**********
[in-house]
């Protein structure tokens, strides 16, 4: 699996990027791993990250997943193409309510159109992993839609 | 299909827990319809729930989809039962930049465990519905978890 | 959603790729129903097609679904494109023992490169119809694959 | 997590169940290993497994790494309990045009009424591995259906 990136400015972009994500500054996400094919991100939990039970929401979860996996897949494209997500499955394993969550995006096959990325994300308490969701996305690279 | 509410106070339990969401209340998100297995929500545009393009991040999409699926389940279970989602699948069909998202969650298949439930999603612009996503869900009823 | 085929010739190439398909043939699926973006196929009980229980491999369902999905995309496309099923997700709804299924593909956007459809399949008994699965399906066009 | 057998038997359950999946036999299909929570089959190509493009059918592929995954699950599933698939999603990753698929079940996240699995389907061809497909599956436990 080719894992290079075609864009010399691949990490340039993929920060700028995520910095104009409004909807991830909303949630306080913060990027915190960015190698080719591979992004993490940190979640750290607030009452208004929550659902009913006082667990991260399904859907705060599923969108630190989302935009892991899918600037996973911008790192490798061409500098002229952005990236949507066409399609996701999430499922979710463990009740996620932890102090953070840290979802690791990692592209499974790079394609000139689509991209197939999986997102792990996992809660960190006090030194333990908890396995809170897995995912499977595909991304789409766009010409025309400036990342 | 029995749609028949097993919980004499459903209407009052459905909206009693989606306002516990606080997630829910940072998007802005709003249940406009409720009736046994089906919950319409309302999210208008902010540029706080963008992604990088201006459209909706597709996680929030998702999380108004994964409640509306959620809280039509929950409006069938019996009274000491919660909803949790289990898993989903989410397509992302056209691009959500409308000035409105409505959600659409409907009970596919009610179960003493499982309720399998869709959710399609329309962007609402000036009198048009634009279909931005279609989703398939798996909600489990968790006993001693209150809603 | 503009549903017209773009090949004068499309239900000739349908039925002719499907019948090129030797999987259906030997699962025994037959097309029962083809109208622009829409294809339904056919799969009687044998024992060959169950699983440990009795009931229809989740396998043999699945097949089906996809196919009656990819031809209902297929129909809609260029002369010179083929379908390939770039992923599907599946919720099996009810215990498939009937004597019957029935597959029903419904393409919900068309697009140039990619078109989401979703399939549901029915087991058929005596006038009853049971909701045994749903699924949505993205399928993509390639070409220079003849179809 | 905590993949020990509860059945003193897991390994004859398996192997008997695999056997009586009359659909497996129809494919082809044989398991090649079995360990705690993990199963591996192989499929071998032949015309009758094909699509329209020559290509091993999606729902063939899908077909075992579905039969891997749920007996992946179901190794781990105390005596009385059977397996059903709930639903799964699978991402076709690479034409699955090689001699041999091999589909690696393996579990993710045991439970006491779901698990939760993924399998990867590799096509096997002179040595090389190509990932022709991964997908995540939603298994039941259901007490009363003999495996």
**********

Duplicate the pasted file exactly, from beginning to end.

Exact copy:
[in-house]
């Protein structure tokens, strides 16, 4: 699996990027791993990250997943193409309510159109992993839609 | 299909827990319809729930989809039962930049465990519905978890 | 959603790729129903097609679904494109023992490169119809694959 | 997590169940290993497994790494309990045009009424591995259906 990136400015972009994500500054996400094919991100939990039970929401979860996996897949494209997500499955394993969550995006096959990325994300308490969701996305690279 | 509410106070339990969401209340998100297995929500545009393009991040999409699926389940279970989602699948069909998202969650298949439930999603612009996503869900009823 | 085929010739190439398909043939699926973006196929009980229980491999369902999905995309496309099923997700709804299924593909956007459809399949008994699965399906066009 | 057998038997359950999946036999299909929570089959190509493009059918592929995954699950599933698939999603990753698929079940996240699995389907061809497909599956436990 080719894992290079075609864009010399691949990490340039993929920060700028995520910095104009409004909807991830909303949630306080913060990027915190960015190698080719591979992004993490940190979640750290607030009452208004929550659902009913006082667990991260399904859907705060599923969108630190989302935009892991899918600037996973911008790192490798061409500098002229952005990236949507066409399609996701999430499922979710463990009740996620932890102090953070840290979802690791990692592209499974790079394609000139689509991209197939999986997102792990996992809660960190006090030194333990908890396995809170897995995912499977595909991304789409766009010409025309400036990342 | 029995749609028949097993919980004499459903209407009052459905909206009693989606306002516990606080997630829910940072998007802005709003249940406009409720009736046994089906919950319409309302999210208008902010540029706080963008992604990088201006459209909706597709996680929030998702999380108004994964409640509306959620809280039509929950409006069938019996009274000491919660909803949790289990898993989903989410397509992302056209691009959500409308000035409105409505959600659409409907009970596919009610179960003493499982309720399998869709959710399609329309962007609402000036009198048009634009279909931005279609989703398939798996909600489990968790006993001693209150809603 | 503009549903017209773009090949004068499309239900000739349908039925002719499907019948090129030797999987259906030997699962025994037959097309029962083809109208622009829409294809339904056919799969009687044998024992060959169950699983440990009795009931229809989740396998043999699945097949089906996809196919009656990819031809209902297929129909809609260029002369010179083929379908390939770039992923599907599946919720099996009810215990498939009937004597019957029935597959029903419904393409919900068309697009140039990619078109989401979703399939549901029915087991058929005596006038009853049971909701045994749903699924949505993205399928993509390639070409220079003849179809 | 905590993949020990509860059945003193897991390994004859398996192997008997695999056997009586009359659909497996129809494919082809044989398991090649079995360990705690993990199963591996192989499929071998032949015309009758094909699509329209020559290509091993999606729902063939899908077909075992579905039969891997749920007996992946179901190794781990105390005596009385059977397996059903709930639903799964699978991402076709690479034409699955090689001699041999091999589909690696393996579990993710045991439970006491779901698990939760993924399998990867590799096509096997002179040595090389190509990932022709991964997908995540939603298994039941259901007490009363003999495996």